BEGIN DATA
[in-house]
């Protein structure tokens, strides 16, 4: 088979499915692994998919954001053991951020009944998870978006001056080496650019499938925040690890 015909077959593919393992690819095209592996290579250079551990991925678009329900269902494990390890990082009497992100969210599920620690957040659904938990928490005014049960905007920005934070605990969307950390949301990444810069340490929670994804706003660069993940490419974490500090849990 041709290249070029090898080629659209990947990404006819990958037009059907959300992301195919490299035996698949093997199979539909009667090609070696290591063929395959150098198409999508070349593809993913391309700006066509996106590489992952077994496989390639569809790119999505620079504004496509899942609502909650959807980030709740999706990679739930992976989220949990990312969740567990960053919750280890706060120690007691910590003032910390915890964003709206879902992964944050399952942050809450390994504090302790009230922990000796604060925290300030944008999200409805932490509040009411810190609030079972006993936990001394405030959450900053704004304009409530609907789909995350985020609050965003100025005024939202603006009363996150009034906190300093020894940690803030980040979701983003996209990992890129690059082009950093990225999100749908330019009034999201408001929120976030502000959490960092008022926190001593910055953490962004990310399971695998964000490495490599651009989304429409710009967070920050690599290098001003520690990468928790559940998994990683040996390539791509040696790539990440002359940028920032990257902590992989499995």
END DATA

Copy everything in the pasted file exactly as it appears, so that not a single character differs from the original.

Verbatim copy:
[in-house]
């Protein structure tokens, strides 16, 4: 088979499915692994998919954001053991951020009944998870978006001056080496650019499938925040690890 015909077959593919393992690819095209592996290579250079551990991925678009329900269902494990390890990082009497992100969210599920620690957040659904938990928490005014049960905007920005934070605990969307950390949301990444810069340490929670994804706003660069993940490419974490500090849990 041709290249070029090898080629659209990947990404006819990958037009059907959300992301195919490299035996698949093997199979539909009667090609070696290591063929395959150098198409999508070349593809993913391309700006066509996106590489992952077994496989390639569809790119999505620079504004496509899942609502909650959807980030709740999706990679739930992976989220949990990312969740567990960053919750280890706060120690007691910590003032910390915890964003709206879902992964944050399952942050809450390994504090302790009230922990000796604060925290300030944008999200409805932490509040009411810190609030079972006993936990001394405030959450900053704004304009409530609907789909995350985020609050965003100025005024939202603006009363996150009034906190300093020894940690803030980040979701983003996209990992890129690059082009950093990225999100749908330019009034999201408001929120976030502000959490960092008022926190001593910055953490962004990310399971695998964000490495490599651009989304429409710009967070920050690599290098001003520690990468928790559940998994990683040996390539791509040696790539990440002359940028920032990257902590992989499995």